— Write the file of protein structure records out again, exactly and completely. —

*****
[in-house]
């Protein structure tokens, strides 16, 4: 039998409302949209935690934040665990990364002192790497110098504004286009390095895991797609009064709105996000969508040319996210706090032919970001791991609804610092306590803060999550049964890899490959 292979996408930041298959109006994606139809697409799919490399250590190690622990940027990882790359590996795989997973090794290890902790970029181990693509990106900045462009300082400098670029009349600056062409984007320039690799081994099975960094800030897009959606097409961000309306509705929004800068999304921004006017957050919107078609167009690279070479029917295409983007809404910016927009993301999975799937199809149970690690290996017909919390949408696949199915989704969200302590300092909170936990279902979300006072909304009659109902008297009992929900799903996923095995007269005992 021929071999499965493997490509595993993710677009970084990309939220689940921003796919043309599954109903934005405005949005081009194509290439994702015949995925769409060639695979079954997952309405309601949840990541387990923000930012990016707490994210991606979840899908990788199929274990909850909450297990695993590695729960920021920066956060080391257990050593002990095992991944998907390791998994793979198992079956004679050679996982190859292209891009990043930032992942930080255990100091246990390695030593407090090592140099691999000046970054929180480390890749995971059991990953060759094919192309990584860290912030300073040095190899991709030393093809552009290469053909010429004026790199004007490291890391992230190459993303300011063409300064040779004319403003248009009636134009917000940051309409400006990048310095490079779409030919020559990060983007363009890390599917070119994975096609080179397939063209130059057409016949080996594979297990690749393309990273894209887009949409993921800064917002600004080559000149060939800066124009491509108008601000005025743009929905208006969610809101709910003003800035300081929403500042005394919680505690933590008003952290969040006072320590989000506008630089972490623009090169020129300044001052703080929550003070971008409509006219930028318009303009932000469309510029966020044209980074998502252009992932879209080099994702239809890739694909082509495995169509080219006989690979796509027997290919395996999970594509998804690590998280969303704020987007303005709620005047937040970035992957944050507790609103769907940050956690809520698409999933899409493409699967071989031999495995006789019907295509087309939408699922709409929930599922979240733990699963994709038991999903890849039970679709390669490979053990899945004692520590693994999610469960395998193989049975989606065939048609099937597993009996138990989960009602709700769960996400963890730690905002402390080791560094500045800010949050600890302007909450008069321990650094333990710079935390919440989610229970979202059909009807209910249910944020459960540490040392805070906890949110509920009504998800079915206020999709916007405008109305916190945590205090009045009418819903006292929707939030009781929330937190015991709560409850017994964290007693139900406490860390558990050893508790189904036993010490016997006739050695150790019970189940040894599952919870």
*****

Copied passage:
[in-house]
């Protein structure tokens, strides 16, 4: 039998409302949209935690934040665990990364002192790497110098504004286009390095895991797609009064709105996000969508040319996210706090032919970001791991609804610092306590803060999550049964890899490959 292979996408930041298959109006994606139809697409799919490399250590190690622990940027990882790359590996795989997973090794290890902790970029181990693509990106900045462009300082400098670029009349600056062409984007320039690799081994099975960094800030897009959606097409961000309306509705929004800068999304921004006017957050919107078609167009690279070479029917295409983007809404910016927009993301999975799937199809149970690690290996017909919390949408696949199915989704969200302590300092909170936990279902979300006072909304009659109902008297009992929900799903996923095995007269005992 021929071999499965493997490509595993993710677009970084990309939220689940921003796919043309599954109903934005405005949005081009194509290439994702015949995925769409060639695979079954997952309405309601949840990541387990923000930012990016707490994210991606979840899908990788199929274990909850909450297990695993590695729960920021920066956060080391257990050593002990095992991944998907390791998994793979198992079956004679050679996982190859292209891009990043930032992942930080255990100091246990390695030593407090090592140099691999000046970054929180480390890749995971059991990953060759094919192309990584860290912030300073040095190899991709030393093809552009290469053909010429004026790199004007490291890391992230190459993303300011063409300064040779004319403003248009009636134009917000940051309409400006990048310095490079779409030919020559990060983007363009890390599917070119994975096609080179397939063209130059057409016949080996594979297990690749393309990273894209887009949409993921800064917002600004080559000149060939800066124009491509108008601000005025743009929905208006969610809101709910003003800035300081929403500042005394919680505690933590008003952290969040006072320590989000506008630089972490623009090169020129300044001052703080929550003070971008409509006219930028318009303009932000469309510029966020044209980074998502252009992932879209080099994702239809890739694909082509495995169509080219006989690979796509027997290919395996999970594509998804690590998280969303704020987007303005709620005047937040970035992957944050507790609103769907940050956690809520698409999933899409493409699967071989031999495995006789019907295509087309939408699922709409929930599922979240733990699963994709038991999903890849039970679709390669490979053990899945004692520590693994999610469960395998193989049975989606065939048609099937597993009996138990989960009602709700769960996400963890730690905002402390080791560094500045800010949050600890302007909450008069321990650094333990710079935390919440989610229970979202059909009807209910249910944020459960540490040392805070906890949110509920009504998800079915206020999709916007405008109305916190945590205090009045009418819903006292929707939030009781929330937190015991709560409850017994964290007693139900406490860390558990050893508790189904036993010490016997006739050695150790019970189940040894599952919870």